Although flow chemistry has been predominantly the domain of chemists and engineers working on the preparation of small molecular weight compounds it has recently started to gain more traction in the synthesis of macromolecular systems.23–28 Indeed, several types of polymerisation have already been shown to benefit from the application of various flow processing techniques which have been comprehensively summarised in a few recommended review articles.29–33 Considering all the potential polymerisation methods, free radical polymerisation is of particular interest from an industrial stand-point. A major virtue of free radical polymerisation is that it can be typically carried out under relatively undemanding conditions, allows for a wide range of monomers to be used and exhibits a high tolerance to stabilisers which are often present in the monomers.34 However, control over the molar mass distributions (MMD) in this type of polymerisation is harder to achieve requiring much more precise regulation of the reaction parameters. Therefore generating a new free radical derived polymer necessitates time intensive screening of the various reaction parameters, ensuring consistency of the polymerisation process and enabling the targeting of specific molecular weights. A solution to this problem may be found in the use of flow chemistry as this technique has repeatedly proven its strength in efficiently evaluating reaction parameters in a fast serial screening mode. Consequently the aim of this research was to screen and then define flow processing conditions to access various target molecular weight polymers which could then be reproducibly processed in a continuous mode to prepare larger quantities of material.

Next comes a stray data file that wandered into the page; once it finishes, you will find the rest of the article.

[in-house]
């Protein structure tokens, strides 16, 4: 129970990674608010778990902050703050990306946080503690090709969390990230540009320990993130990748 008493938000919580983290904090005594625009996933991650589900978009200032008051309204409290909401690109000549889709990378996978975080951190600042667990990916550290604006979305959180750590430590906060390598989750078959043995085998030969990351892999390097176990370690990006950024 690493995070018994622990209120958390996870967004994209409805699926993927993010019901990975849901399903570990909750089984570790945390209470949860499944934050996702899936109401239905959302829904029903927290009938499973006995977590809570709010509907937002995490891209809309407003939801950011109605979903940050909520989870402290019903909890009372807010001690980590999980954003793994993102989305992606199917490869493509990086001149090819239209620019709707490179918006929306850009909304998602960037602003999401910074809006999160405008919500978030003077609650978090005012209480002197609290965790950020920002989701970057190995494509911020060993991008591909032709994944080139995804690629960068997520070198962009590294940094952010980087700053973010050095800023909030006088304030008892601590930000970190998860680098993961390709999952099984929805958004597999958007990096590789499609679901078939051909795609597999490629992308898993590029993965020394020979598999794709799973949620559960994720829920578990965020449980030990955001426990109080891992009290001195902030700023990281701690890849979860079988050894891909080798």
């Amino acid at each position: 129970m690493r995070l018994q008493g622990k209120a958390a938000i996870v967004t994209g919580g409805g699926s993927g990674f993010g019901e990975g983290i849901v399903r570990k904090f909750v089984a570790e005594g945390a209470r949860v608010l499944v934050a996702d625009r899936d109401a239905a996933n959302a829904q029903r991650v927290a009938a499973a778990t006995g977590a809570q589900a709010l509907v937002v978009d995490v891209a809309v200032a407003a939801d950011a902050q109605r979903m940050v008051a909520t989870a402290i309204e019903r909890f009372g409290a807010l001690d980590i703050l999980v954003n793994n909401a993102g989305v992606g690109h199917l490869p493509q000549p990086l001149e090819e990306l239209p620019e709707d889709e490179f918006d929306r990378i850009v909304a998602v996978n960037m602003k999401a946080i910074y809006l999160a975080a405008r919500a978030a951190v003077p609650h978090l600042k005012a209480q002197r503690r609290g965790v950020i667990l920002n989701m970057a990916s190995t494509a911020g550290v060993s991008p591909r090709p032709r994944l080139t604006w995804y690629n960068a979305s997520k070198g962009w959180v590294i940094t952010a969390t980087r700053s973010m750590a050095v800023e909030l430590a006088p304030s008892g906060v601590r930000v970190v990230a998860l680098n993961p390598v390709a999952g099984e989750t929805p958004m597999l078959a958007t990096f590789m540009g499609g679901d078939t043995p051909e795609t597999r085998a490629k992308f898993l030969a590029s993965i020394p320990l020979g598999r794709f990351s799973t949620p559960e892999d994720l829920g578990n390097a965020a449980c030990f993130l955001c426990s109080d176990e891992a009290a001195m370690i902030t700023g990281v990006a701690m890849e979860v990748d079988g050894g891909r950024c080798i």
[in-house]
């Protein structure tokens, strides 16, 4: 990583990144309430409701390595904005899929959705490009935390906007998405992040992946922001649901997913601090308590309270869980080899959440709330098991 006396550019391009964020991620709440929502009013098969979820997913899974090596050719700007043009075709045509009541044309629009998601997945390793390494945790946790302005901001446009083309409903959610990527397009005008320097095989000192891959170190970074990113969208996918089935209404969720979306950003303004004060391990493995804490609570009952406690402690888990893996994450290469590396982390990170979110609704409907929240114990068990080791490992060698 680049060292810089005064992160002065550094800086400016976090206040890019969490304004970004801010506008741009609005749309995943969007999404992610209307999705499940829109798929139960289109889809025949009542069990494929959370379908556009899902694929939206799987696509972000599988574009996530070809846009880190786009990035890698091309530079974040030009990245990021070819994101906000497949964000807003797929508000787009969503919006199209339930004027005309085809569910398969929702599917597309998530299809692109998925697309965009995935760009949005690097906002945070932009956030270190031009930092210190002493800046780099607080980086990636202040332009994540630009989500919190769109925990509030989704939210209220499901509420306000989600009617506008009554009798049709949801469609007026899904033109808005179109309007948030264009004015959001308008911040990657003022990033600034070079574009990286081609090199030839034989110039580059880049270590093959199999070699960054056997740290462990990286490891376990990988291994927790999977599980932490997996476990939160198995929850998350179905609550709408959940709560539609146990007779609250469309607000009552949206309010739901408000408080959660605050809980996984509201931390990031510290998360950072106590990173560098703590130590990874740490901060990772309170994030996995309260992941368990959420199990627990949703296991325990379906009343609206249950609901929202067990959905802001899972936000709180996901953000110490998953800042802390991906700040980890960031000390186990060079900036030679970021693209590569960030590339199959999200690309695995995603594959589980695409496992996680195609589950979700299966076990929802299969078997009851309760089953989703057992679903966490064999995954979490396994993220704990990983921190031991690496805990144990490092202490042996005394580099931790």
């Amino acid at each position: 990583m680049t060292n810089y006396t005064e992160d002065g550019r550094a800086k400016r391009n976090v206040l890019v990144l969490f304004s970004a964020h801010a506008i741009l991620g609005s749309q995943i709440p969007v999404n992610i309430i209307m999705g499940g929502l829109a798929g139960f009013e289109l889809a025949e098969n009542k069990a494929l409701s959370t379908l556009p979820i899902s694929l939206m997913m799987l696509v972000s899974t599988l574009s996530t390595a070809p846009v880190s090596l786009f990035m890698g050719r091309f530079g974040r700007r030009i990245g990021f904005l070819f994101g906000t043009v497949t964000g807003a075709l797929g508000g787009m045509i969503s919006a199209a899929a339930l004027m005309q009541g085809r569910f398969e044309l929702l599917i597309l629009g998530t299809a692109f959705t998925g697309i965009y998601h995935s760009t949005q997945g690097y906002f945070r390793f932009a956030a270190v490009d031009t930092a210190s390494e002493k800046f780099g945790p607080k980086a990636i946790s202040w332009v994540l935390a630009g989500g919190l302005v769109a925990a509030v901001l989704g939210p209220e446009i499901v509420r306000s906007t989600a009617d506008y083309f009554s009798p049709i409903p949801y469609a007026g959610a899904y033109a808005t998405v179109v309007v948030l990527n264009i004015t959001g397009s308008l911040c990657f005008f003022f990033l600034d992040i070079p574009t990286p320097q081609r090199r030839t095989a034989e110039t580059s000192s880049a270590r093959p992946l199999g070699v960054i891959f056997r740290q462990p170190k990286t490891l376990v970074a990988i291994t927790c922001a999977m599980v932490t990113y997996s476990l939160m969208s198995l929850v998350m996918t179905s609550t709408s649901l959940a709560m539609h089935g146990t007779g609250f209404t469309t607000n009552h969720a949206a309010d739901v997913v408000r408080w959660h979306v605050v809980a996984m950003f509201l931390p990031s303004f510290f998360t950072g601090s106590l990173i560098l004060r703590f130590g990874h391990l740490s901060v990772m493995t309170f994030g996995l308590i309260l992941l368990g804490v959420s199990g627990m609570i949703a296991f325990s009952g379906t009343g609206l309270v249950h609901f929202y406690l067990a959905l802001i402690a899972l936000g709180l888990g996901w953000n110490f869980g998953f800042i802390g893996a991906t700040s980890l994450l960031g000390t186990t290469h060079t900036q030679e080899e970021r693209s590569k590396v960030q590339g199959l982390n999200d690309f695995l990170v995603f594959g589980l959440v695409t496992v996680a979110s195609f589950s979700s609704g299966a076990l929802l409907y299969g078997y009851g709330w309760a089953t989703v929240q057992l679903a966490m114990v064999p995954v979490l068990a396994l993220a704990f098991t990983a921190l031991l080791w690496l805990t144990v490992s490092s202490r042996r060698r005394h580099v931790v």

Poly(acrylic acid) was selected for study as it has been extensively researched and its behaviour is well known yet it presents several challenges in its synthesis.35–38 The acrylic acid monomer (1) is highly reactive,39 which raises two problems. First, due to the high polymerisation rate and exothermic nature of the process, heat evolution is an issue requiring careful regulation to control the reaction progress. This is necessary for a safe synthesis and to avoid gel formation. Secondly the final product inherently has a very high molar mass. Indeed, to obtain poly(acrylic acid) with a low molar mass, a low concentration of acrylic acid (1) is prepared which results in large batch volumes upon scale-up.40 Additionally, diffusion is an important phenomenon in free radical polymerisation.41 This aspect has different names in each mechanistic step, such as the cage effect for the initiation, glass effect for propagation and Tromsdorff or gel effect for termination, however at each stage good control over diffusion is necessary to achieve well defined polymers. It was anticipated that here again the advantages associated with flow processing relating to heat transfer, mixing and continuous operation would provide advantages creating an improved synthesis.

2 Experimental

2.1 Materials